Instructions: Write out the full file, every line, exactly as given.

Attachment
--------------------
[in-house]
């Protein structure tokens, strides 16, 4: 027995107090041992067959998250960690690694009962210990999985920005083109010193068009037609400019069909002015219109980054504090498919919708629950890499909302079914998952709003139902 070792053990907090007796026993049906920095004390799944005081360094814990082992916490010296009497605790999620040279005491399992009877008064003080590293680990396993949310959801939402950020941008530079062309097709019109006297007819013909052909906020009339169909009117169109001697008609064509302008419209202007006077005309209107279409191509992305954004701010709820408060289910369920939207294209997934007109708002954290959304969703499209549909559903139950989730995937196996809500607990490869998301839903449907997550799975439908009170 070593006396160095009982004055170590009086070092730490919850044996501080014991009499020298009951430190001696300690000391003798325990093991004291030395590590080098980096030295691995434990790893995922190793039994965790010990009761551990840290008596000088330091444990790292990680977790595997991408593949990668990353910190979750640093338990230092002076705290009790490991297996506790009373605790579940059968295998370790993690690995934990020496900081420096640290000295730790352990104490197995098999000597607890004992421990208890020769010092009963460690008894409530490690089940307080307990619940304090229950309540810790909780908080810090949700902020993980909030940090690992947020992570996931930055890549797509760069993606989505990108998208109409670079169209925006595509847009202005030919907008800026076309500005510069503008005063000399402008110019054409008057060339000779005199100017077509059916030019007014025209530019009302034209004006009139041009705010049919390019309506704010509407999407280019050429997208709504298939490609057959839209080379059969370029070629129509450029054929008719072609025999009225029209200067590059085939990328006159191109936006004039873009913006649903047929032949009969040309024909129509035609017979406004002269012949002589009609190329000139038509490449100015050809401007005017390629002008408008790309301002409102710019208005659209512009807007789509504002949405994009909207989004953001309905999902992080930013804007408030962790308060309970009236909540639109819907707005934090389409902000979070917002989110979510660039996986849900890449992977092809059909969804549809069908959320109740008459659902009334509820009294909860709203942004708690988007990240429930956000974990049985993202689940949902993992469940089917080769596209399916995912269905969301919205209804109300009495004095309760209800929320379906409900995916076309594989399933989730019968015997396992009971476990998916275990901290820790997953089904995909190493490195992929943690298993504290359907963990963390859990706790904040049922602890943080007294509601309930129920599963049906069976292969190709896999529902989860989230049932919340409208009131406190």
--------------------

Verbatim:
[in-house]
């Protein structure tokens, strides 16, 4: 027995107090041992067959998250960690690694009962210990999985920005083109010193068009037609400019069909002015219109980054504090498919919708629950890499909302079914998952709003139902 070792053990907090007796026993049906920095004390799944005081360094814990082992916490010296009497605790999620040279005491399992009877008064003080590293680990396993949310959801939402950020941008530079062309097709019109006297007819013909052909906020009339169909009117169109001697008609064509302008419209202007006077005309209107279409191509992305954004701010709820408060289910369920939207294209997934007109708002954290959304969703499209549909559903139950989730995937196996809500607990490869998301839903449907997550799975439908009170 070593006396160095009982004055170590009086070092730490919850044996501080014991009499020298009951430190001696300690000391003798325990093991004291030395590590080098980096030295691995434990790893995922190793039994965790010990009761551990840290008596000088330091444990790292990680977790595997991408593949990668990353910190979750640093338990230092002076705290009790490991297996506790009373605790579940059968295998370790993690690995934990020496900081420096640290000295730790352990104490197995098999000597607890004992421990208890020769010092009963460690008894409530490690089940307080307990619940304090229950309540810790909780908080810090949700902020993980909030940090690992947020992570996931930055890549797509760069993606989505990108998208109409670079169209925006595509847009202005030919907008800026076309500005510069503008005063000399402008110019054409008057060339000779005199100017077509059916030019007014025209530019009302034209004006009139041009705010049919390019309506704010509407999407280019050429997208709504298939490609057959839209080379059969370029070629129509450029054929008719072609025999009225029209200067590059085939990328006159191109936006004039873009913006649903047929032949009969040309024909129509035609017979406004002269012949002589009609190329000139038509490449100015050809401007005017390629002008408008790309301002409102710019208005659209512009807007789509504002949405994009909207989004953001309905999902992080930013804007408030962790308060309970009236909540639109819907707005934090389409902000979070917002989110979510660039996986849900890449992977092809059909969804549809069908959320109740008459659902009334509820009294909860709203942004708690988007990240429930956000974990049985993202689940949902993992469940089917080769596209399916995912269905969301919205209804109300009495004095309760209800929320379906409900995916076309594989399933989730019968015997396992009971476990998916275990901290820790997953089904995909190493490195992929943690298993504290359907963990963390859990706790904040049922602890943080007294509601309930129920599963049906069976292969190709896999529902989860989230049932919340409208009131406190």